Similar arrangements, based on a percentage of the gross rather than flat rental fees, would soon become standard for the U.S. film industry's high-end or "A" product.
Though in retrospect it is understood that the success of The Jazz Singer signaled the end of the silent motion-picture era, this was not immediately apparent. Mordaunt Hall, for example, praised Warner Bros. for "astutely realiz[ing] that a film conception of The Jazz Singer was one of the few subjects that would lend itself to the use of the Vitaphone." In historian Richard Koszarski's words, "Silent films did not disappear overnight, nor did talking films immediately flood the theaters.... Nevertheless, 1927 remains the year that Warner Bros. moved to close the book on the history of silent pictures, even if their original goal had been somewhat more modest."
The film had other effects that were more immediate. George Jessel, who was in his third season touring with the stage production of The Jazz Singer, later described what happened to his show—perhaps anticipating how sound would soon cement Hollywood's dominance of the American entertainment industry: "A week or two after the Washington engagement the sound-and-picture version of The Jazz Singer with Al Jolson was sweeping the country, and I was swept out of business. I couldn't compete with a picture theatre across the street showing the first great sound picture in the world...for fifty cents, while the price at my theatre was $3.00."
As the truly pivotal event, Crafton points to the national release of the film's sound version in early 1928—he dates it to January, Block and Wilson to February 4. In March, Warners announced that The Jazz Singer was playing at a record 235 theaters (though many could still show it only silently). In May, a consortium including the leading Hollywood studios signed up with Western Electric's licensing division, ERPI, for sound conversion. In July, Warner Bros. released the first all-talking feature, Lights of New York, a musical crime melodrama. On September 27, The Jazz Singer became the first feature-length talking picture to be shown in Europe when it premiered at London's Piccadilly Theatre. The movie "created a sensation", according to British film historian Rachael Low. "The Jazz Singer was a turning point [for the introduction of sound]. The Bioscope greeted it with, 'We are inclined to wonder why we ever called them Living Pictures.'" The Paris sound premiere followed in January 1929.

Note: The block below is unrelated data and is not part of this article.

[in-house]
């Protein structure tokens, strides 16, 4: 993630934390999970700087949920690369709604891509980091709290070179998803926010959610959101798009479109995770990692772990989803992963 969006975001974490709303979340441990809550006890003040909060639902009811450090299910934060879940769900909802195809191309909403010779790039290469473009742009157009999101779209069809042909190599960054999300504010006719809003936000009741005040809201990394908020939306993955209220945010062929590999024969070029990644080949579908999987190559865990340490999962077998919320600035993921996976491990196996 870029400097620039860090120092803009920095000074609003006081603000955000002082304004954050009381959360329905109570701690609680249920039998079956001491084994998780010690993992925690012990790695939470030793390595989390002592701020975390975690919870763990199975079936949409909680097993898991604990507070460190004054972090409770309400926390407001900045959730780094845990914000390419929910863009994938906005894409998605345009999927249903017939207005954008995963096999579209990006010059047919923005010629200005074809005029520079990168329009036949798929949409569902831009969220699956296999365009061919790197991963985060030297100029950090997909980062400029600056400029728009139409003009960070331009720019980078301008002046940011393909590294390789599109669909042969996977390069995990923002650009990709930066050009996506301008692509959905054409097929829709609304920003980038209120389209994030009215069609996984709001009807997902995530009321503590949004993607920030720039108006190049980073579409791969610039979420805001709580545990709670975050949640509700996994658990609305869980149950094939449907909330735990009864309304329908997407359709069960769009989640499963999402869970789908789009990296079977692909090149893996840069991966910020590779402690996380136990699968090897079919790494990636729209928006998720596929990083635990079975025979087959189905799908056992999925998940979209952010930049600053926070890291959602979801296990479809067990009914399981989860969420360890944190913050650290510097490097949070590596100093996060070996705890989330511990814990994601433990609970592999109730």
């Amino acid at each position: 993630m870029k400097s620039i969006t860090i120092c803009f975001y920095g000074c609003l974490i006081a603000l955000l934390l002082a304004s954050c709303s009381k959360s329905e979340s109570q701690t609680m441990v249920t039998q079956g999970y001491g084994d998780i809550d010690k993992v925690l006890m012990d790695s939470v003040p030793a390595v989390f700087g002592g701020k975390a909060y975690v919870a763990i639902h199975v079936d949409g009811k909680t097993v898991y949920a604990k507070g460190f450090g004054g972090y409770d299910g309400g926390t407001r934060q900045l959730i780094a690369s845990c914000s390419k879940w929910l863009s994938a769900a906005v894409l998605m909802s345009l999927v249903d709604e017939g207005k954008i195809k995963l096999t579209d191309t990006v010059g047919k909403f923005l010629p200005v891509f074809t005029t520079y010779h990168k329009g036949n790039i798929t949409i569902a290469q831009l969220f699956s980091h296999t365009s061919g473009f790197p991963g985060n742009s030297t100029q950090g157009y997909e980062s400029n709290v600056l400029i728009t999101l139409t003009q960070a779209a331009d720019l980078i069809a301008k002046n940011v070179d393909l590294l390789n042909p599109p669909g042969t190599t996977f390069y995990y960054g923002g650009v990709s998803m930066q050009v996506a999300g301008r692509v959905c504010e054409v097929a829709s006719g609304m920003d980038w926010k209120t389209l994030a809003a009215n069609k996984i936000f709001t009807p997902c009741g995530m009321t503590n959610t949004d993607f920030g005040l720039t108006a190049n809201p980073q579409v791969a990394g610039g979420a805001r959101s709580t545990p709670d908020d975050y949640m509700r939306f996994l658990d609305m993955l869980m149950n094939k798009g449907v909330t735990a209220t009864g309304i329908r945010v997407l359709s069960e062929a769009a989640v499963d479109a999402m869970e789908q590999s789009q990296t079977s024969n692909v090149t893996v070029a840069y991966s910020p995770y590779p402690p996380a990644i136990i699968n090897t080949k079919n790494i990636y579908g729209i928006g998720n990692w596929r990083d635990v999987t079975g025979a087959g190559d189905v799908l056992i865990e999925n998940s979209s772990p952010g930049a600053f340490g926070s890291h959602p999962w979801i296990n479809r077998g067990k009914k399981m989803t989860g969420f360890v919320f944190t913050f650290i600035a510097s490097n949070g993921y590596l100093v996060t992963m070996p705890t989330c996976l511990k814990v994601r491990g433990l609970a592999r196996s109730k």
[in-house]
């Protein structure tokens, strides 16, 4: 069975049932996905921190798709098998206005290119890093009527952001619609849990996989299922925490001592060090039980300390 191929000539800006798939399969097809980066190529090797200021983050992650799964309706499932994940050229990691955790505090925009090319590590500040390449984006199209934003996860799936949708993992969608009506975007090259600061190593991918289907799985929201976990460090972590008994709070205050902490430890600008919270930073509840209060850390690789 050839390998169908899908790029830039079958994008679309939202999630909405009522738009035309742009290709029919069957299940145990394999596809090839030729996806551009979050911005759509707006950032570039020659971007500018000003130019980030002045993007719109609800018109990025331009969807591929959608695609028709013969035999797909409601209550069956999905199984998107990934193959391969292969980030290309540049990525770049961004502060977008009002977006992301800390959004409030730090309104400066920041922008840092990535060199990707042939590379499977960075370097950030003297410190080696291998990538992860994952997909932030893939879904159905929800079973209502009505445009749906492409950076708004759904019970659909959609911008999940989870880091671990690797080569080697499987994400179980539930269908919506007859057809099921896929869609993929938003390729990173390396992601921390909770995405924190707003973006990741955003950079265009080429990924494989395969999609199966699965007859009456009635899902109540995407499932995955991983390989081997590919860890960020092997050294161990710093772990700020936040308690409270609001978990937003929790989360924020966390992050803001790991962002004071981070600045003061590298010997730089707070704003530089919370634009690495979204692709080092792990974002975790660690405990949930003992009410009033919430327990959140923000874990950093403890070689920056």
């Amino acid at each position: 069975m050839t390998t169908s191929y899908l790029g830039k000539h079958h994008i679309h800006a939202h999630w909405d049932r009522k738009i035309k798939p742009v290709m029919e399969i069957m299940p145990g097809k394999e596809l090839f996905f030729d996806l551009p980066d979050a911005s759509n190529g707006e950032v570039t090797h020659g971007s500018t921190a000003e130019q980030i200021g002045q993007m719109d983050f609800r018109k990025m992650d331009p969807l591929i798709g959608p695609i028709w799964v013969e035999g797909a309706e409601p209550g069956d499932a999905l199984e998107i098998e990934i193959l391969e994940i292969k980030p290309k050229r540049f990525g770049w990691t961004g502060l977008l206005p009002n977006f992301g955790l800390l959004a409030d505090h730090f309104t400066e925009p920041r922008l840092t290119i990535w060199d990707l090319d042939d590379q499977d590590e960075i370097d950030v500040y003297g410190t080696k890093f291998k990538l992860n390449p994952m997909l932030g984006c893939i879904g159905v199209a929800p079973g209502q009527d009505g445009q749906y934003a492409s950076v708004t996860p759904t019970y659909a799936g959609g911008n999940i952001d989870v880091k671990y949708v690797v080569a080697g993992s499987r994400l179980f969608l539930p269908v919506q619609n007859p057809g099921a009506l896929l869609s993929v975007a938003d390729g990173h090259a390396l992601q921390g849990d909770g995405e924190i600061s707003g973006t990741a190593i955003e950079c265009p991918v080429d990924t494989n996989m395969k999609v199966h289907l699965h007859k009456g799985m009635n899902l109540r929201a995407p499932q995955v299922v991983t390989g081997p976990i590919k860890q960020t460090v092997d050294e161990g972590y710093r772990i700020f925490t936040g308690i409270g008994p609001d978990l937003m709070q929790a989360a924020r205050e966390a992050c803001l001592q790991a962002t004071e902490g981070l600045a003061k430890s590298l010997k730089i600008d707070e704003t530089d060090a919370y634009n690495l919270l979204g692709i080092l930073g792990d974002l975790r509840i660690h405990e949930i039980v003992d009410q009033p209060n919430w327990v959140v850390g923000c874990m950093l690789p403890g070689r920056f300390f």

Before the 1st Academy Awards ceremony was held in May 1929, honoring films released between August 1927 and July 1928, The Jazz Singer was ruled ineligible for the two top prizes—the Outstanding Picture, Production and the Unique and Artistic Production—on the basis that it would have been unfair competition for the silent pictures under consideration. By mid-1929, Hollywood was producing almost exclusively sound films; by the end of the following year, the same was true in much of Western Europe. Jolson went on to make a series of movies for Warners, including The Singing Fool, a part-talkie, and the all-talking features Say It with Songs (1929), Mammy (1930), and Big Boy (1930).